Behind every piece of food you eat is a farmer. Farmers are also responsible for many of the clothes you wear, the carpets you walk on, the bedding you sleep with, and even the bandages you use when you’re injured. Agriculture keeps us alive, but farmers are one of the most forgotten groups of essential workers in our country. 

Starting a conversation on this important topic is simple. You may try asking your children, “Do you know where your food comes from?” or “We bought this onion at the store, but do you know where it came from before that?” 

Remember that a simple explanation is always best. Allow your children to lead the conversation and ask questions. Be honest and open, and if you don’t know the answer, say, “Let’s learn about it together.”

Fun Ideas for Learning About Agriculture

If you think agriculture is boring, think again! There are so many fun activities you can do with your children to learn more about farming, sustainability, and caring for our earth’s precious resources. Here are some of our favorites:

  • Go to the library and check out books about farming and agriculture. 
  • Look up your child’s favorite fruit or vegetable online and learn about how it grows and how it is harvested and brought from the farm to your table. 
  • Grow your own garden. You can even begin with a single potted plant in your windowsill. Teach children the basics of growing.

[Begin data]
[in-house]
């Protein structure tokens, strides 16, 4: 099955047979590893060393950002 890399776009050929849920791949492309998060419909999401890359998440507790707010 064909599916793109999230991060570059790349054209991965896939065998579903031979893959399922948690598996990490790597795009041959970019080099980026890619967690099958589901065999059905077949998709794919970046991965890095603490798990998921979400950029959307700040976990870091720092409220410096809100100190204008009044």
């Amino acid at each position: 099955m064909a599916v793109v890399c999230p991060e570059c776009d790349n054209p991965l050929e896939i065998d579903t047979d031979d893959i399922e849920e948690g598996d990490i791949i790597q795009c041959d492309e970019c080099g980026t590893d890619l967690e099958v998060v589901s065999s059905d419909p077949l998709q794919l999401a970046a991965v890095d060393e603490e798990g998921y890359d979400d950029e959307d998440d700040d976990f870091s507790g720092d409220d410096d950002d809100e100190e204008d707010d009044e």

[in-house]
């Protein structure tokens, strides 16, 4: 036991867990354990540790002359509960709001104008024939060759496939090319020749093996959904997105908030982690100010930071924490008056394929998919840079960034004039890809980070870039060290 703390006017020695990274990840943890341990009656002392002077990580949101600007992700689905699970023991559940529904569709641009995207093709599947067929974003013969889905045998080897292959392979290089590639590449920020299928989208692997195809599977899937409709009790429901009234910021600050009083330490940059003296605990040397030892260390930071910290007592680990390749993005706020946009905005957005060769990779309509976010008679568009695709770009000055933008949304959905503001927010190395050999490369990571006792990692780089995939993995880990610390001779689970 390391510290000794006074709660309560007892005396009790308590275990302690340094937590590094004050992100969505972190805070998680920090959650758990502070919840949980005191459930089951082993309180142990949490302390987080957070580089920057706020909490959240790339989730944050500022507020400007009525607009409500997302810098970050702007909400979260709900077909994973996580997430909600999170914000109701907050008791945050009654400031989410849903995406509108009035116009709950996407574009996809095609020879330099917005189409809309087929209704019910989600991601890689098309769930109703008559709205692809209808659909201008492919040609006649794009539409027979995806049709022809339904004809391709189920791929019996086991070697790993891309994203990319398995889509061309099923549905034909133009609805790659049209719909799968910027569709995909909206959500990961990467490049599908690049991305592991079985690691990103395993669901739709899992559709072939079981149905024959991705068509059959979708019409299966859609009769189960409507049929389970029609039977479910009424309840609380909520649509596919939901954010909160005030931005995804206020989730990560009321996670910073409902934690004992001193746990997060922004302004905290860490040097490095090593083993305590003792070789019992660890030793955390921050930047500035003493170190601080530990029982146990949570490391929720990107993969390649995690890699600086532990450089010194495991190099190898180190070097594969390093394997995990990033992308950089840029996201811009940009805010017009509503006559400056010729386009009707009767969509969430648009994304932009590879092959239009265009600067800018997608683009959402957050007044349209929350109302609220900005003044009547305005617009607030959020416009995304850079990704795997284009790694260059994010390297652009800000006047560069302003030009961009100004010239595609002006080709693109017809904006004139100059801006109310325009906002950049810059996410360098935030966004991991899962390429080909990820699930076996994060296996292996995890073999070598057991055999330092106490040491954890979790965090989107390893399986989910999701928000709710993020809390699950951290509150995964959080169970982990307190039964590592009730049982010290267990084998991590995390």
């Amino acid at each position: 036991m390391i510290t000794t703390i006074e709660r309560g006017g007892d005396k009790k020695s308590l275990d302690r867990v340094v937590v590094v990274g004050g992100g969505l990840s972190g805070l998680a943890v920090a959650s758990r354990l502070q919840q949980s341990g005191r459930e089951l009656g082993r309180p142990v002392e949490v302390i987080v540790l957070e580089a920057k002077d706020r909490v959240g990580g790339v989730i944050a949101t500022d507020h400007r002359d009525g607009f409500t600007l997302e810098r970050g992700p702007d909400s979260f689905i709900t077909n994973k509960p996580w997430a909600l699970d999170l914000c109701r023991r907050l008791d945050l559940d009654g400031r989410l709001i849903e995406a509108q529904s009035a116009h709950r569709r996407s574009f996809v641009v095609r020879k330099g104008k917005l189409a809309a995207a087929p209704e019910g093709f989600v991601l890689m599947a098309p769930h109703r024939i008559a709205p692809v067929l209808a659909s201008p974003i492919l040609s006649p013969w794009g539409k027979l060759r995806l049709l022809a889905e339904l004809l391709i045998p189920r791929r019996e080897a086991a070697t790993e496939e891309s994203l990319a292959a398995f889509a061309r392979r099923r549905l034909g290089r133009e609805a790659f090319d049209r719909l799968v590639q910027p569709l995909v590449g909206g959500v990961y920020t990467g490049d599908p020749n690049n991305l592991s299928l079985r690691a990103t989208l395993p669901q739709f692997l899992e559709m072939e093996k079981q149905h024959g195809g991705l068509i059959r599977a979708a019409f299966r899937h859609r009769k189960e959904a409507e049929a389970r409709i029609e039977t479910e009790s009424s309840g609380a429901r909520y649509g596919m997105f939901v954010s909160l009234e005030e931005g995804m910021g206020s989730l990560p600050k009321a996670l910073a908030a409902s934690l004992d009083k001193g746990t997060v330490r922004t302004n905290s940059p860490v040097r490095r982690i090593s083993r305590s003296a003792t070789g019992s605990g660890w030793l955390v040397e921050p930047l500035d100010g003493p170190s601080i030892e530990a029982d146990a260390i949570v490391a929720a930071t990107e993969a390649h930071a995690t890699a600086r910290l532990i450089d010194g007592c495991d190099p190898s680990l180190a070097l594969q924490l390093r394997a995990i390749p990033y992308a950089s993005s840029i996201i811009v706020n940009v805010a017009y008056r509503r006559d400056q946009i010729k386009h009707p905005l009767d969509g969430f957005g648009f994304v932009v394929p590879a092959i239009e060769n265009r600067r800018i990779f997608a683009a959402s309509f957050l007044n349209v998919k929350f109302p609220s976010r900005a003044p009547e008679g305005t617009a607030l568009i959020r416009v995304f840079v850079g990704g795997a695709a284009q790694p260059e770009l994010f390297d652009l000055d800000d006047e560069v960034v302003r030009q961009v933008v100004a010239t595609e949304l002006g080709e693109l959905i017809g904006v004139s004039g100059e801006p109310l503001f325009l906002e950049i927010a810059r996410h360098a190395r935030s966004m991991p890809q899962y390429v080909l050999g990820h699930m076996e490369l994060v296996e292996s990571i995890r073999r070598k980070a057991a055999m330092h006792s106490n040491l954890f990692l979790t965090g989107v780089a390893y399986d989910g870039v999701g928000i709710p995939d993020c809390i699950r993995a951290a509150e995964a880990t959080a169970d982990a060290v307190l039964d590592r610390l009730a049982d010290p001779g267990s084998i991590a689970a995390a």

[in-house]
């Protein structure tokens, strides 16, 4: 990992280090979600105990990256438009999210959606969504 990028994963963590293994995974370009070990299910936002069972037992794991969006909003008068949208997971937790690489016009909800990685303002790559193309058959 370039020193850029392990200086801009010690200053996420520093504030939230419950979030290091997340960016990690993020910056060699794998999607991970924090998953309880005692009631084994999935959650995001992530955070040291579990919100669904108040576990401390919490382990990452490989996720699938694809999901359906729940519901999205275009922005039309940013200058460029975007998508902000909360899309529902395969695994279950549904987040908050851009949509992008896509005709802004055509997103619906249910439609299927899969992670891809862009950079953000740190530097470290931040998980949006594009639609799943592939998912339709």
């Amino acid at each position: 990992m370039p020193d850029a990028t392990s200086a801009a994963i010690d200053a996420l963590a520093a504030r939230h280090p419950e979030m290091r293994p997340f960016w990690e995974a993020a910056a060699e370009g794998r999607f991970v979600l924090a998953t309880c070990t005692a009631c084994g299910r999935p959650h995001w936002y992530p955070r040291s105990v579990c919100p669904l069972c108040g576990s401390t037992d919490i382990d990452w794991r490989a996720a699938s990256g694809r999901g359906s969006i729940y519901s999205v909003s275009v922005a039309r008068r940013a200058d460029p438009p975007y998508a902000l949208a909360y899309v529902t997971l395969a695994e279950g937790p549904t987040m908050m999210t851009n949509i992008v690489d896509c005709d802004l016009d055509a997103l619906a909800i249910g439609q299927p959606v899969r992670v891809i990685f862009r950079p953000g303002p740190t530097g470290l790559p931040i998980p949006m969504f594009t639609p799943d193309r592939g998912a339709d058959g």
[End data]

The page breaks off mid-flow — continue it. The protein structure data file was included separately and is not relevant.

• Visit a local farm and learn firsthand from a real life farmer. 
  • Spend time on YouTube watching videos on growing and harvest crops (we use some pretty cool heavy machinery). You can even take virtual farm tours.
  • Conduct farming experiments. Expose plants to different nutrients and stimuli and observe how they react. 
  • Join a local farming co-op to try new vegetables directly from local farmers. 
  • Have children help plan family meals and shop for ingredients. 
  • Visit a farmer’s market and talk to the farmers about their goods. 
  • Visit a local pick-your-own fruits and vegetables farm. 

Healthy Habits Start with Food Appreciation

Obesity now affects 1 in 5 children and adolescents in the US. Part of encouraging children to develop a healthy relationship with food is being grateful for the food we eat. As children are exposed to a variety of fresh foods and are excited about trying new fruits and vegetables, they will develop healthy habits and positive associations with what they eat. 

And, as children think about caring and nurturing for the plants and animals that feed us, they will also think about sustainable ways to care for our planet and preserve it for their own children. 
We’re excited to partner with you as you delve into the exciting world of agriculture. Visit our blog for more ideas and information, and start by getting to know our farmers, Steve and David Gill.

Fighting Food Deserts with Value-Added Produce

The world population is projected to reach 10 billion by 2050. That’s a lot of hungry people to feed. And today, we aren’t succeeding. An estimated 815 million people around the globe are suffering from hunger. In order to feed the world’s growing population, agricultural production will need to increase by 60% over the next 30 years.